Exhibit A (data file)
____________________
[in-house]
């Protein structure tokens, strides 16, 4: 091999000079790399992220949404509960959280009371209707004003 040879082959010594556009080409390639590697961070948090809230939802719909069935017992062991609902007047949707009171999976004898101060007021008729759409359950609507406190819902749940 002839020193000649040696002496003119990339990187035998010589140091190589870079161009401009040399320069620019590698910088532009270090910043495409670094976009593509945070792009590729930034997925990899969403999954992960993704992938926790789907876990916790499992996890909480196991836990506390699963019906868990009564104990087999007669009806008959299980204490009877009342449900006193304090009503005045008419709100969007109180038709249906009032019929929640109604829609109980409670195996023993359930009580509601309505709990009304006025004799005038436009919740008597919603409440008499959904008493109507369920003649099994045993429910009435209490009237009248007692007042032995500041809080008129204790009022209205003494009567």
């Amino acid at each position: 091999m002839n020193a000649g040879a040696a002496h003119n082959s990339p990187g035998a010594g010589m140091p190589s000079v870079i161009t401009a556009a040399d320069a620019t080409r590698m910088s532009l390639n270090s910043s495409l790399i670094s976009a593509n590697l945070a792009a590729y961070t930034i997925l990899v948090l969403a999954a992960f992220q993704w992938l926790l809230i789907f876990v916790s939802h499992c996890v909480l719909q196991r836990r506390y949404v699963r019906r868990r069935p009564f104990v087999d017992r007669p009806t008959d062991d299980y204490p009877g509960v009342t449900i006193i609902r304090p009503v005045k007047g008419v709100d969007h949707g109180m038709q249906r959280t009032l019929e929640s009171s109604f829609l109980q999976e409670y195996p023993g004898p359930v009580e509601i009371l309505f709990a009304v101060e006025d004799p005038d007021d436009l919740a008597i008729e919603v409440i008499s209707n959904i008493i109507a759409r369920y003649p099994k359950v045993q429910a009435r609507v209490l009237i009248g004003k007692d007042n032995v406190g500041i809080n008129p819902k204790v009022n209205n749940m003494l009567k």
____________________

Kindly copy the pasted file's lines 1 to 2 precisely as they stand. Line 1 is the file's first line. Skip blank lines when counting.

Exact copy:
[in-house]
């Protein structure tokens, strides 16, 4: 091999000079790399992220949404509960959280009371209707004003 040879082959010594556009080409390639590697961070948090809230939802719909069935017992062991609902007047949707009171999976004898101060007021008729759409359950609507406190819902749940 002839020193000649040696002496003119990339990187035998010589140091190589870079161009401009040399320069620019590698910088532009270090910043495409670094976009593509945070792009590729930034997925990899969403999954992960993704992938926790789907876990916790499992996890909480196991836990506390699963019906868990009564104990087999007669009806008959299980204490009877009342449900006193304090009503005045008419709100969007109180038709249906009032019929929640109604829609109980409670195996023993359930009580509601309505709990009304006025004799005038436009919740008597919603409440008499959904008493109507369920003649099994045993429910009435209490009237009248007692007042032995500041809080008129204790009022209205003494009567």